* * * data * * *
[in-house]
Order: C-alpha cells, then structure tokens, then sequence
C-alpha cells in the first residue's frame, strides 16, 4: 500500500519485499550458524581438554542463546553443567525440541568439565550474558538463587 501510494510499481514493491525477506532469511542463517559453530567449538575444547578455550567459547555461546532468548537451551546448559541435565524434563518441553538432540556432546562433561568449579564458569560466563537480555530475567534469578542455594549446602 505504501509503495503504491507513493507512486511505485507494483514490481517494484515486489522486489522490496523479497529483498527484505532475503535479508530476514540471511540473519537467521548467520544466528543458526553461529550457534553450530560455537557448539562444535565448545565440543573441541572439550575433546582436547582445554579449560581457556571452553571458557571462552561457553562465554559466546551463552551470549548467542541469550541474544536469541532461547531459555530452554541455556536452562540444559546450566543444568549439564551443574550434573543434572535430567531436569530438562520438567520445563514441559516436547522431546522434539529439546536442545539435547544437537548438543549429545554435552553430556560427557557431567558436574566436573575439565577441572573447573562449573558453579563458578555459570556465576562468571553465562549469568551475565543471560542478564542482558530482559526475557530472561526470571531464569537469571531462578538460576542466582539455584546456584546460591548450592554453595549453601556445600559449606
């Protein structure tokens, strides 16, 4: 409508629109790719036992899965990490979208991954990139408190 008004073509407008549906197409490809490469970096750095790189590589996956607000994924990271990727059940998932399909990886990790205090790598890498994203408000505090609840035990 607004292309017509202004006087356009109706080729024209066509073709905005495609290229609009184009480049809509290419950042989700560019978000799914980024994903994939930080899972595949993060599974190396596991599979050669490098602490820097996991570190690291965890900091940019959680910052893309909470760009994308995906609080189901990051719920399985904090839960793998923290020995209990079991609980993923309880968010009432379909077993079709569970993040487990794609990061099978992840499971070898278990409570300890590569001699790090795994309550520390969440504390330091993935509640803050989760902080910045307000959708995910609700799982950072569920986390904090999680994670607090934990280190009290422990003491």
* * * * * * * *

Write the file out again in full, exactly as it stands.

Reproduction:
[in-house]
Order: C-alpha cells, then structure tokens, then sequence
C-alpha cells in the first residue's frame, strides 16, 4: 500500500519485499550458524581438554542463546553443567525440541568439565550474558538463587 501510494510499481514493491525477506532469511542463517559453530567449538575444547578455550567459547555461546532468548537451551546448559541435565524434563518441553538432540556432546562433561568449579564458569560466563537480555530475567534469578542455594549446602 505504501509503495503504491507513493507512486511505485507494483514490481517494484515486489522486489522490496523479497529483498527484505532475503535479508530476514540471511540473519537467521548467520544466528543458526553461529550457534553450530560455537557448539562444535565448545565440543573441541572439550575433546582436547582445554579449560581457556571452553571458557571462552561457553562465554559466546551463552551470549548467542541469550541474544536469541532461547531459555530452554541455556536452562540444559546450566543444568549439564551443574550434573543434572535430567531436569530438562520438567520445563514441559516436547522431546522434539529439546536442545539435547544437537548438543549429545554435552553430556560427557557431567558436574566436573575439565577441572573447573562449573558453579563458578555459570556465576562468571553465562549469568551475565543471560542478564542482558530482559526475557530472561526470571531464569537469571531462578538460576542466582539455584546456584546460591548450592554453595549453601556445600559449606
């Protein structure tokens, strides 16, 4: 409508629109790719036992899965990490979208991954990139408190 008004073509407008549906197409490809490469970096750095790189590589996956607000994924990271990727059940998932399909990886990790205090790598890498994203408000505090609840035990 607004292309017509202004006087356009109706080729024209066509073709905005495609290229609009184009480049809509290419950042989700560019978000799914980024994903994939930080899972595949993060599974190396596991599979050669490098602490820097996991570190690291965890900091940019959680910052893309909470760009994308995906609080189901990051719920399985904090839960793998923290020995209990079991609980993923309880968010009432379909077993079709569970993040487990794609990061099978992840499971070898278990409570300890590569001699790090795994309550520390969440504390330091993935509640803050989760902080910045307000959708995910609700799982950072569920986390904090999680994670607090934990280190009290422990003491």